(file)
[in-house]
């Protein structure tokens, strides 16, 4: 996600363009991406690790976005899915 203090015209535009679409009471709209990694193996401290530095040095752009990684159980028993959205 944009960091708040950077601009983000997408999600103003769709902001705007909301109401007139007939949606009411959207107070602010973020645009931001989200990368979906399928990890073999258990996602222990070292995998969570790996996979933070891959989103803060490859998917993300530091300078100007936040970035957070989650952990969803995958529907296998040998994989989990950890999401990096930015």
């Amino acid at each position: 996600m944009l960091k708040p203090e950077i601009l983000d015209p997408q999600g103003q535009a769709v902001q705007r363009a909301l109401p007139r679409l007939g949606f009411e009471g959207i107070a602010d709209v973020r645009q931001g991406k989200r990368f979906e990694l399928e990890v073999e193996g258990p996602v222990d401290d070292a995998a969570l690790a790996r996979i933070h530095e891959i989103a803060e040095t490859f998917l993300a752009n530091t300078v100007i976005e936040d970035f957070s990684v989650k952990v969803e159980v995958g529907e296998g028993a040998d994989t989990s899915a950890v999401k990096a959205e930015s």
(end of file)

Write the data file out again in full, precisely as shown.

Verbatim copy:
[in-house]
């Protein structure tokens, strides 16, 4: 996600363009991406690790976005899915 203090015209535009679409009471709209990694193996401290530095040095752009990684159980028993959205 944009960091708040950077601009983000997408999600103003769709902001705007909301109401007139007939949606009411959207107070602010973020645009931001989200990368979906399928990890073999258990996602222990070292995998969570790996996979933070891959989103803060490859998917993300530091300078100007936040970035957070989650952990969803995958529907296998040998994989989990950890999401990096930015």
């Amino acid at each position: 996600m944009l960091k708040p203090e950077i601009l983000d015209p997408q999600g103003q535009a769709v902001q705007r363009a909301l109401p007139r679409l007939g949606f009411e009471g959207i107070a602010d709209v973020r645009q931001g991406k989200r990368f979906e990694l399928e990890v073999e193996g258990p996602v222990d401290d070292a995998a969570l690790a790996r996979i933070h530095e891959i989103a803060e040095t490859f998917l993300a752009n530091t300078v100007i976005e936040d970035f957070s990684v989650k952990v969803e159980v995958g529907e296998g028993a040998d994989t989990s899915a950890v999401k990096a959205e930015s």